He met the greatest and most respected men of Quetzcal which included the ignoble Marcel Pitt;the colonel of the revolutionary party who had survived 8 bullet wounds, 2 of which had went through his head, because of the simple fact that his head was filled with clay;the reporters of the yesterday who were the only people in all of Quetzcal that knew the ancient languages of the bygone era; the scientist Jin Hin Jingua who was obsessed with the creation of a door that need not be opened to enter a room; the philosopher Fernando Musliera with whom Mikel now under his chosen name of Alejandro Yepachin had  a heated argument one day when Fernando stated that the land was slowly being eroded by the air when in fact, as Alejandro advocated so vehemently, all the erosion was done by the sea.

It was among this motley group of men that Alejandro finally came into contact with Sabastin Dolmce. Dolmce was an uproarious and self-taught scientist who with the same vehemence with which he searched for the next big scientific discovery was also looking for the next big bar brawl. His heart was a fickle one and after just one drink he would renounce his own father as a bastard that couldn’t get his stick up even if the Queen of Amoria danced the samba in front of him naked. But even in his fickleness Dolmce showed a rare lucidity at times and it was in one of his drunken diatribes that the esteemed scientist Jin Hin Jingua finally unlocked the secret for the door that need not be opened. So many men gathered around Dolmce whenever he came to the bar to have a good laugh as well as to listen closely to his ramblings as there were pearls hidden in all the muck of the oyster flesh. They would buy him drinks which sometimes back fired tremendously on the generous sponsor especially once when he called the Chief Inspector of Police who had bought him a drink a hooker worse than the whore of Babylon and told him the only reason he always stayed ram rod straight was because he couldn’t bend over after the president had raped his ass with the flag pole.

Some days, after having his usual drink, Dolmce would start his diatribe and make Alejandro his prey. He barraged him with a lot of consequential and inconsequential ideas, and the words never seemed to choke in his throat. They were like a gigantic bout of diarrhea that wearied the neighbor rather the one who was contracted.

And it was among one of these diatribes or barrages upon the patience of Alejandro that Dolmce denounced Einstein. He had of course started the day by praising the man who he considered, which he repeated again and again, as the father of modern physics. The man was a genius and rightful of being placed ona throne and worshipped by every man who ever decided to pick up the torch which was in fact handed down by him. But as he piled drink upon drink into his supremely arrogant liver which believed in its immortality along with him, the diarrhea of words went from praise to blasphemy. He ended the night by holding Alejandro close and shouting in to his ears that Einstein was a fool and imbecile for ever having thought the blunders he did and should not only be forgotten but his honor besmirched by the lowliest of accusations.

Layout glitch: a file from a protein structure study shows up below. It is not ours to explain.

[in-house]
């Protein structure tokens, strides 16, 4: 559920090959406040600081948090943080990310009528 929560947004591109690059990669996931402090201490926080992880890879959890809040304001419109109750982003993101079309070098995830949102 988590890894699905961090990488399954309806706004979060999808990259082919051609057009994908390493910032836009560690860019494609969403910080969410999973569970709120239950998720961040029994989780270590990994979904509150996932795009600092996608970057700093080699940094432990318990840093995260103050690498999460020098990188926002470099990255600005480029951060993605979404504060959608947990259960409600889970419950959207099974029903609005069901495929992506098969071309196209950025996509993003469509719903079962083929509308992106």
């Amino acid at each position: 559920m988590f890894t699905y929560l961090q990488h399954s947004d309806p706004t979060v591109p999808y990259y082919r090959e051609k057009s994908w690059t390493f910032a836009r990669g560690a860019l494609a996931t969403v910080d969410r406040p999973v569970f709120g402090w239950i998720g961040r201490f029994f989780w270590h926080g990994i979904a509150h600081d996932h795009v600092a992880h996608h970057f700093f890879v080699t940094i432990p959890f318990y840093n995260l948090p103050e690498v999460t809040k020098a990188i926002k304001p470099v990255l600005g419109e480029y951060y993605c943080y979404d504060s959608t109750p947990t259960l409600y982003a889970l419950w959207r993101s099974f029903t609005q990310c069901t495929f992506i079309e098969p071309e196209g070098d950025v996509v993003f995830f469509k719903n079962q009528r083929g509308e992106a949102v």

After this particular night, the mere mention of Dolmce was taken by the scientific community in contempt and he was frowned upon and avoided whenever possible. Dolmce never had any shortage of benefactors though and there would always be someone ready to buy him a drink or two in The Grand Tomorrow. Dolmce continued to inhabit the bar as usual but as the days wore by Alejandro saw less and less of him. He noticed that Dolmce was absent more than he was present and that even when he appeared he managed to go home not drunk or without having taken a single drink at all. Soon the people that shared the mass abode of alcohol lost interest in Dolmce as their pastime of the torrent of a blubbering fool, was denied to them.

But one day, about a year after his final drunken debauchery, he burst into The Grand Tomorrow as if he had never been away. He started a drunken bout and was even generous enough to buy everyone assembled a drink. A toast was raised then to the return of the singular man, hailed as a blubbering fool by many, to raucous cheer. After which he called Alejandro over and told him over the ruckus that the man he was looking at was going to change the world. That Dolmce would be hailed as the best of the best soon enough.

But as fate would have it, that night ended disastrously. Because of his abstinence from liquor for so long he got rowdier than usual and ran out on to the street and climbed on top of a tree and started shouting out revolutionary propaganda. He managed to incite everyone, who had gathered under the tree to watch the deranged spectacle of a drunken man’s boisterousness and his equally shaky wisdom, into a kind of mass hysteria. The police was quick to respond, and their response was as expected. Raising guns and bombs against flesh and bones they quickly managed to reduce the riot to a panic stricken marathon of people who were trying to remember the vestiges of their life before they had been incited by the tumorous wisdom of Dolmce. In that panicked fleeing, Dolmce was shot 5 times. Twice in the stomach, once in the back, once in his neck and another in his right leg. The sixth and final shot that was intended to have come off a soldier’s rifle which was aimed at his head was stopped by the Chief of Police who recognized Dolmce and managed to get him dragged out of the mob and sent to his home.